Leave the wood and enter fields of pasture. Turn left and make a slight climb into a second field to the top of the nearby land. From here look straight on towards the village of Stainburn. The walk is now slightly downhill and if you look to your right you will see the outcrop of Almscliffe Crag. Walk into Stainburn and follow the road through the village until you reach a bend in the road to your left. Leave the road and go through a field that takes you up to the church.
The church is in a wonderful setting on the hilltop. It has served the people well over the years as is shown by the epitaphs on the gravestones in the churchyard. Take some time out to read some of the poignant memorials written. It is a refreshing reminder of community spirit, a virtue I deeply believe in and one we must cherish. The panoramic views from the church are stunning on a clear day and just imagine as you look south to the Chevin Hill that just beyond is the much different chaotic world that exists in the sprawls of Leeds and Bradford.
Leave the churchyard and walk up the road for 400 yards to the village of Braythorn which in reality is a row of properties in a single line on a very quiet country lane. On reaching the village chapel leave the road and then turn left down a path that takes you down towards West Beck, alternatively titled Stainburn Gill before climbing from the gill to follow the lane a little more and then out into the open through fields and over stiles to West End Farm.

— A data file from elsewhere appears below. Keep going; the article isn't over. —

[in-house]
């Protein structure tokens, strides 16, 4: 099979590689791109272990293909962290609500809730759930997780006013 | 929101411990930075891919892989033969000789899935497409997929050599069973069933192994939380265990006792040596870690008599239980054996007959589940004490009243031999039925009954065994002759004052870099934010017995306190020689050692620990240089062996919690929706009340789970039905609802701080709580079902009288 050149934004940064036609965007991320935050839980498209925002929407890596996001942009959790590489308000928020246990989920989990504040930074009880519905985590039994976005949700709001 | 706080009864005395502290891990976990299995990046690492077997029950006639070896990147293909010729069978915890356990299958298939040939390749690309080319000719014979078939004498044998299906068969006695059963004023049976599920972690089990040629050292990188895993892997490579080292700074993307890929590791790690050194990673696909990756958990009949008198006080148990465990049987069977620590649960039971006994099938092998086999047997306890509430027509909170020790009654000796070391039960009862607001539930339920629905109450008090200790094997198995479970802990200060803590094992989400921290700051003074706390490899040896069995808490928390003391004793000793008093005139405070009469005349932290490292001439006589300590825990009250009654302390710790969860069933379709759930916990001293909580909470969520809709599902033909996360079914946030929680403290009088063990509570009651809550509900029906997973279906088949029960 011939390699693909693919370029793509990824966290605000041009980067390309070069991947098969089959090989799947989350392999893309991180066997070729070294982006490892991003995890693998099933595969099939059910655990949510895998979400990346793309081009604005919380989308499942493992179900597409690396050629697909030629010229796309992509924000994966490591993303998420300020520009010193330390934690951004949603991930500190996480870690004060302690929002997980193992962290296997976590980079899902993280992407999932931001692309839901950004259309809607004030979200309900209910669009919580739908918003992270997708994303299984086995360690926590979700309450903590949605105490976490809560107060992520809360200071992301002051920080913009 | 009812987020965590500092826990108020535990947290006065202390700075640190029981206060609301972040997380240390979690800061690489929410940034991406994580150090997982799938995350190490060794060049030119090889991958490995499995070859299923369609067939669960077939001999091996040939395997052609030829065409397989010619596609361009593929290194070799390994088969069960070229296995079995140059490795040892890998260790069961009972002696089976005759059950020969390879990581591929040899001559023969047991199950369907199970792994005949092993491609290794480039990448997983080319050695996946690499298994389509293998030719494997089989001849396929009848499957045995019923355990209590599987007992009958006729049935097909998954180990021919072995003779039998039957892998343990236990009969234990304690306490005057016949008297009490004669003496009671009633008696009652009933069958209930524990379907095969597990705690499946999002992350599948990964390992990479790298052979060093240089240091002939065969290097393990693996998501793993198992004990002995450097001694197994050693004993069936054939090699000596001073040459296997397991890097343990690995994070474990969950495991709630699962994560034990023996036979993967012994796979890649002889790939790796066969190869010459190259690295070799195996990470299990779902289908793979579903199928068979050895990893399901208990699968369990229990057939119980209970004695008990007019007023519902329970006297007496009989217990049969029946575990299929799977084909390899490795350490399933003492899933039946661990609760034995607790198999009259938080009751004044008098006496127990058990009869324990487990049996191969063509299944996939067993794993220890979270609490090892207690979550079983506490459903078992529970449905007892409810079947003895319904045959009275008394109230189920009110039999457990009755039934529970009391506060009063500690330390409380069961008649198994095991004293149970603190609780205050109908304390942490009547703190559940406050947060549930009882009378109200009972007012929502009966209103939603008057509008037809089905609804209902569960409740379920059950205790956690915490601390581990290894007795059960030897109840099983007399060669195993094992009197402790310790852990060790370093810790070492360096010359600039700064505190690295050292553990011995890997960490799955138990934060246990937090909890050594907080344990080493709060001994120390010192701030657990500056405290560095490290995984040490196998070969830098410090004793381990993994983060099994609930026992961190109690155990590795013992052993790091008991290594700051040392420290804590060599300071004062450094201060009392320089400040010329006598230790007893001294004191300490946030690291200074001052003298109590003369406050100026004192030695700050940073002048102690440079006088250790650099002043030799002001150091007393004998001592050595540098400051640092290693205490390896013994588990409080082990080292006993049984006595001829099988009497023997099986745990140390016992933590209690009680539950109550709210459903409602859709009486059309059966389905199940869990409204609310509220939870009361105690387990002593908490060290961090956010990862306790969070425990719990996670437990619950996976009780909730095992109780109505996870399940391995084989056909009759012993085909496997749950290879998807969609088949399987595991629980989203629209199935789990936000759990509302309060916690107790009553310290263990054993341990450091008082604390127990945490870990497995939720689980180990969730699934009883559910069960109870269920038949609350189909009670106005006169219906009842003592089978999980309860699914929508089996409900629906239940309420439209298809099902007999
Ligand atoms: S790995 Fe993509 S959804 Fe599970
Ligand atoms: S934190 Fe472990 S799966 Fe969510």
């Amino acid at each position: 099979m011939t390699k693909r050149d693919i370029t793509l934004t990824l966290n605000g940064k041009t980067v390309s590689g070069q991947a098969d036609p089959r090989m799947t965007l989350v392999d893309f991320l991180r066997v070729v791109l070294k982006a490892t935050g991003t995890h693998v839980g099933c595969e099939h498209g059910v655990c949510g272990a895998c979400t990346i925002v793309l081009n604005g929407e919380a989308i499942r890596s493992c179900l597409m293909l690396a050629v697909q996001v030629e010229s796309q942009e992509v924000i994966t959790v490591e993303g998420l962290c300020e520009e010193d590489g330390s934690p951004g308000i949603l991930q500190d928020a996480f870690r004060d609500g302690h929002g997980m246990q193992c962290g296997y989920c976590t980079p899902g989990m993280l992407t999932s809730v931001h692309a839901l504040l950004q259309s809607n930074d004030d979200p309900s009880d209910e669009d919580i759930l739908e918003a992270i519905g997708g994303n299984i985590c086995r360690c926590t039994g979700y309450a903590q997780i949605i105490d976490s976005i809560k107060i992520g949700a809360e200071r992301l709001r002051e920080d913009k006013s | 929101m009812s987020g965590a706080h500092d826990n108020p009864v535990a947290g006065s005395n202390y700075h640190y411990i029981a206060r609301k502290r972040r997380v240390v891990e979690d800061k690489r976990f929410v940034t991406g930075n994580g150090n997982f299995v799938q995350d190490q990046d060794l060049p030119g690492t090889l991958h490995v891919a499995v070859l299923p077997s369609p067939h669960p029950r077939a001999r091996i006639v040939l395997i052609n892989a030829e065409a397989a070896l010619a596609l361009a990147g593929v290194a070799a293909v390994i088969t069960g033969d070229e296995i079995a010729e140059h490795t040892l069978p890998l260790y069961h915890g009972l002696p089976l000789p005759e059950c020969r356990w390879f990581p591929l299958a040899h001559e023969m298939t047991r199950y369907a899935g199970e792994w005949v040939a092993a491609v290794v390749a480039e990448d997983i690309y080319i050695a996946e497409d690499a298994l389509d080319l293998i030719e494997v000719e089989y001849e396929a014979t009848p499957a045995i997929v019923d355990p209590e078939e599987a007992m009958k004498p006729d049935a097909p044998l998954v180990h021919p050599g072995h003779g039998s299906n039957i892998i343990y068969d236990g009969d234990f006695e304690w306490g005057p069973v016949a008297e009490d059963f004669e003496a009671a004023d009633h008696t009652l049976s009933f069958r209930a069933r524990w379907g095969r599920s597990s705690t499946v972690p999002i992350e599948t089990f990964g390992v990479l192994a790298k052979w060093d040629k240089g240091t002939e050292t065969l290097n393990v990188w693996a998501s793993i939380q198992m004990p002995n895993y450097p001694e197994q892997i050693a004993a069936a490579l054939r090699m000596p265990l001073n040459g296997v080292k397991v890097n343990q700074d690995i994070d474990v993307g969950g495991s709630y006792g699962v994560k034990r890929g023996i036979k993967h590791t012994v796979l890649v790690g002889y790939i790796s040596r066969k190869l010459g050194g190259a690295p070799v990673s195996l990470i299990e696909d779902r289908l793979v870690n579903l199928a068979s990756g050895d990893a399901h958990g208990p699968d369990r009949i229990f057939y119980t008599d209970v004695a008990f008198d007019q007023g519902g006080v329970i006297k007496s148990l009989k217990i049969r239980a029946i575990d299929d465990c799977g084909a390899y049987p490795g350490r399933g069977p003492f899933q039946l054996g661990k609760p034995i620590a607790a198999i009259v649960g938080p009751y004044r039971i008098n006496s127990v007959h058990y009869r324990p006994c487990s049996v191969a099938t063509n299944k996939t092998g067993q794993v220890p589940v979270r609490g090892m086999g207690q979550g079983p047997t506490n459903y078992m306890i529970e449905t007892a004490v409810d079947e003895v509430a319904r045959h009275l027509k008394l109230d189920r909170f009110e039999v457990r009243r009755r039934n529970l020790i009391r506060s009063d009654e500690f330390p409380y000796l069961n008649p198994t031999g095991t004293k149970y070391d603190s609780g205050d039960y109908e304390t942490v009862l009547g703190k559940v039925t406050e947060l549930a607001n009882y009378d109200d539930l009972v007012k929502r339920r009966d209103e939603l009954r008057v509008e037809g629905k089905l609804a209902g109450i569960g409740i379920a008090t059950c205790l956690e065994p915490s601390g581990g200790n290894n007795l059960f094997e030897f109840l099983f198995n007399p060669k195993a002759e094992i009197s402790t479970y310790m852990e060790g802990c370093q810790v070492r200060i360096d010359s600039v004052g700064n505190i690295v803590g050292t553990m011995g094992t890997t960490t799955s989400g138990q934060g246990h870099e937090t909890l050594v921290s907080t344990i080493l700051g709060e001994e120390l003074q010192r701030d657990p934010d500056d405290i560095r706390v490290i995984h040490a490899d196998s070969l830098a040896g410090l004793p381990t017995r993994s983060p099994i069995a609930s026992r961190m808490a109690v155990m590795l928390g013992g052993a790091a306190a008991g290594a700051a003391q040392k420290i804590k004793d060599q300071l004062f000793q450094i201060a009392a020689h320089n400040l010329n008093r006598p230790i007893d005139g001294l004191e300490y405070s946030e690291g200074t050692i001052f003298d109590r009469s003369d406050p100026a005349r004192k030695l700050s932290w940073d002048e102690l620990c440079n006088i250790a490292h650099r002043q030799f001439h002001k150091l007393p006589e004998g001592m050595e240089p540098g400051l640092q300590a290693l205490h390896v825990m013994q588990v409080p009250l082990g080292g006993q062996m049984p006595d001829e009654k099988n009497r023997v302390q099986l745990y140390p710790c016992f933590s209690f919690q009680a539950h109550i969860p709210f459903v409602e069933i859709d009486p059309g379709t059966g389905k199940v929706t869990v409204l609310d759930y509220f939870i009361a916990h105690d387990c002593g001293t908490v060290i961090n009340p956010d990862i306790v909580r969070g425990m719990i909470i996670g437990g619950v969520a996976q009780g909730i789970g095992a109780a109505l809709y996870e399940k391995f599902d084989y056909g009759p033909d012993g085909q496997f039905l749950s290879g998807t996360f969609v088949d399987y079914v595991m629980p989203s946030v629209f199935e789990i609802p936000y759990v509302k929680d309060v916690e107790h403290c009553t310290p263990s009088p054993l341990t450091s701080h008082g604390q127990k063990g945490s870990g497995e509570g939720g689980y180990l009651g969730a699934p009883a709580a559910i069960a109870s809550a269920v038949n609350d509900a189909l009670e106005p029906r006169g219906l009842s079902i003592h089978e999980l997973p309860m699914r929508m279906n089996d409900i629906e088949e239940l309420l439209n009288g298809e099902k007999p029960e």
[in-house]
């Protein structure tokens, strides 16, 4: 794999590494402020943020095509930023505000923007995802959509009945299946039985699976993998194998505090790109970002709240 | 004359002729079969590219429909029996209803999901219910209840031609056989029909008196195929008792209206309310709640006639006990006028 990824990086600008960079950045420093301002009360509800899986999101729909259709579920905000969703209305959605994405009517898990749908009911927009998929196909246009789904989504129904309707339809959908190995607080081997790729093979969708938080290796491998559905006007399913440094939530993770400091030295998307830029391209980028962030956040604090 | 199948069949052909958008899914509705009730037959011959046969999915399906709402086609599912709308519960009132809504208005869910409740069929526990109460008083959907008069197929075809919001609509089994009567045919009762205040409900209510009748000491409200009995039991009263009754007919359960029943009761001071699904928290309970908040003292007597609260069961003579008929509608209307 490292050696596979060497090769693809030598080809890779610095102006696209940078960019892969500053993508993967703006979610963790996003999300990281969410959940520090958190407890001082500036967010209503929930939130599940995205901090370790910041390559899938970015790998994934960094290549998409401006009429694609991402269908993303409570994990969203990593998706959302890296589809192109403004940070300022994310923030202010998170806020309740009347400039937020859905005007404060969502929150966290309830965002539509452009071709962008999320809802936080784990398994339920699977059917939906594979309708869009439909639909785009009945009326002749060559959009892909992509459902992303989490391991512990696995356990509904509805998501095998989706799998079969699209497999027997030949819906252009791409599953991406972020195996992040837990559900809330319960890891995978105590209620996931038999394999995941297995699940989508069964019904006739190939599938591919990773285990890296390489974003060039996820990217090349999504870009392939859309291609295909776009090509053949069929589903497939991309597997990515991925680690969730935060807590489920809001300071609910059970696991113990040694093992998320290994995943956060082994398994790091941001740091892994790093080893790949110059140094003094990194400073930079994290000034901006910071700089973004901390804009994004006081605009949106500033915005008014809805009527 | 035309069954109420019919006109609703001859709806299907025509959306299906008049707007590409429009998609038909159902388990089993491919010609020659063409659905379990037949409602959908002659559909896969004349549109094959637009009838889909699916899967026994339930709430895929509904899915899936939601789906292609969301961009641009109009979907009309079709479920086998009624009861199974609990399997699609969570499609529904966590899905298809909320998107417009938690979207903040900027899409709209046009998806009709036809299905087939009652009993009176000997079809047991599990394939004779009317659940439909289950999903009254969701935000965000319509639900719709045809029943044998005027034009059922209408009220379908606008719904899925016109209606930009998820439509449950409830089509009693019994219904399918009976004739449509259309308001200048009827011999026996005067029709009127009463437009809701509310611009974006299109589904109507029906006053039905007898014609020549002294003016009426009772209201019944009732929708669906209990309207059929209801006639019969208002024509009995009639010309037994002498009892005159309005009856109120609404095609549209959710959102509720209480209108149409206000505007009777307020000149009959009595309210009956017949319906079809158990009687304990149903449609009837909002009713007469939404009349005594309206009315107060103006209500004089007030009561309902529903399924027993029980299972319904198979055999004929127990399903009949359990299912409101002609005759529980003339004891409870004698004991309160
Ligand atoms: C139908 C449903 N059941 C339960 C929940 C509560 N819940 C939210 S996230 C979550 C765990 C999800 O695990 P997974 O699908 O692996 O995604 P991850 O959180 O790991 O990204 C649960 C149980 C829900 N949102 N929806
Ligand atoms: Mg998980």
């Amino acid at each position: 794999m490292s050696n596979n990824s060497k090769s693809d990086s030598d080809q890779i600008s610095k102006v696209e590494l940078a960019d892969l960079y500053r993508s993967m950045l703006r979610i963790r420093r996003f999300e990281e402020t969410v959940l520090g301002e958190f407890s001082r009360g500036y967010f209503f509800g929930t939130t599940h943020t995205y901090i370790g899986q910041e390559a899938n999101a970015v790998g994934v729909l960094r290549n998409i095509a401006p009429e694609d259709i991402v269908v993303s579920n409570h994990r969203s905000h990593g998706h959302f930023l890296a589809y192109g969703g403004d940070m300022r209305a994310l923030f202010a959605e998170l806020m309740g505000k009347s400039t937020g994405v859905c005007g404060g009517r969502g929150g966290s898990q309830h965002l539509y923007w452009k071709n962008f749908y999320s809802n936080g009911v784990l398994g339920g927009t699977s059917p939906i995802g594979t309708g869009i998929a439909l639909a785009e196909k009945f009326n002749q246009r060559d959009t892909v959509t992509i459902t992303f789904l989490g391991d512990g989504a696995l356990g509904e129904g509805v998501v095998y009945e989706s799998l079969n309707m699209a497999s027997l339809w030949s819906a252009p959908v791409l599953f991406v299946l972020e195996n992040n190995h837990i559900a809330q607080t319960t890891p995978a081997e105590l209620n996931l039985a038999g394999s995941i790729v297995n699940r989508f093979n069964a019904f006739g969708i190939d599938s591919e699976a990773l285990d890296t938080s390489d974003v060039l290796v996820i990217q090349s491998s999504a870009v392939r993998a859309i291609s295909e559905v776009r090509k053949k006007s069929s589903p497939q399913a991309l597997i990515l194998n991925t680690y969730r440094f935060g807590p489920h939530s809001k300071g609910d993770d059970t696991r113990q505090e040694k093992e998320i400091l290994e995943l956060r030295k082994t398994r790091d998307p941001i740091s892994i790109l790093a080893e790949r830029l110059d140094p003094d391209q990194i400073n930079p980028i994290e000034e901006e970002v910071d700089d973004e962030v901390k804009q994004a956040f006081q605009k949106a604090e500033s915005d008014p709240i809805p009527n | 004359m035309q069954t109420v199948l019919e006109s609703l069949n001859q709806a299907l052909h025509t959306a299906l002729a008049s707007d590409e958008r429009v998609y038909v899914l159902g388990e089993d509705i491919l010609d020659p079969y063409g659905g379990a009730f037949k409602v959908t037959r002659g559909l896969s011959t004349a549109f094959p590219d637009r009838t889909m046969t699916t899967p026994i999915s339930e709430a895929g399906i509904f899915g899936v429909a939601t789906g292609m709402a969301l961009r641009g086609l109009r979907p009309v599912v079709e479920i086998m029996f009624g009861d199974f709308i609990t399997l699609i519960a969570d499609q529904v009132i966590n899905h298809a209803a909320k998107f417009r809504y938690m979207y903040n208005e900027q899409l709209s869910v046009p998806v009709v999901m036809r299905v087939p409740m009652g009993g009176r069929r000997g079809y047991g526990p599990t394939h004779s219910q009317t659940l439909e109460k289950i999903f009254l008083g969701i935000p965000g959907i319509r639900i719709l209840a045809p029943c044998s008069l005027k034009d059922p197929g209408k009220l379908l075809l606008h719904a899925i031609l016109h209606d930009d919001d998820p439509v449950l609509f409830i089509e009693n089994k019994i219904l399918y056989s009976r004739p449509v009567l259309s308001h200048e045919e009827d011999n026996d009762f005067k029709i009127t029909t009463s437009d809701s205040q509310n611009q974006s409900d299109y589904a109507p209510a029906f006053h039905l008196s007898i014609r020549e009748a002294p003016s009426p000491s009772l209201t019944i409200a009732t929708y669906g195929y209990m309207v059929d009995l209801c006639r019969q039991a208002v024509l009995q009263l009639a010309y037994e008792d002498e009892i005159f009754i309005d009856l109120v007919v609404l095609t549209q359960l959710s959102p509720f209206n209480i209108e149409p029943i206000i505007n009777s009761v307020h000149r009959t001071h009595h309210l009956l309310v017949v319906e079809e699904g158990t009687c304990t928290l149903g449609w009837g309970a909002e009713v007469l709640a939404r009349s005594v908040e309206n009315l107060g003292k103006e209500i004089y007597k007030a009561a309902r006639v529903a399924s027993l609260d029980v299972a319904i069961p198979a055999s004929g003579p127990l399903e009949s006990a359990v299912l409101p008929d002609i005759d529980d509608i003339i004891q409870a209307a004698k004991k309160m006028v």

After West End Farm cross the B8181 and walk over the fields that occupy Leathley Moor in a westerly direction towards Lindley Green. You leave the fields and meet a road at a junction with a sign pointing to Lindley. Stop for a while and if you look to the south and down the fields you will see the original location of Emmerdale Farm. After looking follow the single track road to Lindley. At the village leave the road and walk down a lane for about 200 yards until you see a stile pointing you left down a hill. Follow this route to Lindley Bridge and the trout farm.
At the bridge near the farm take a break and take stock as there is only the home leg of about one mile to go. This final mile is along a stream in lovely scenery. This last leg is delightful and pays a complement to the whole walk. A distinct path follows the stream through little copses and fields where birds and butterflies are in abundance.
All too soon the path leads us out of this spot to the main road that we must follow back to the church in Leathley. Or do we? I have to say Lil and I did on the day we did this walk but some time later a local walker called Jack Chevallier worked out it would be a better finale to walk along the road a little and then cross it, using the Green Cross Code of course, to follow a path across fields from Fishpool to Hartmires and then follow the village road back to the church. Thanks Jack. (This route amendment is the one shown and available in the files available for download).
And so a fantastic and enjoyable walk is done, and one so near to the folk of the Leeds and Harrogate areas. It is getting to be popular with the increasing participation in leisure walking. It is so obvious to me why this is so...it is one of the most exceptional walks in the area. I have loved the walk which I prefer to do in springtime when the Bluebells are glistening with joyous vivacity in Riffa Wood. Simply brilliant.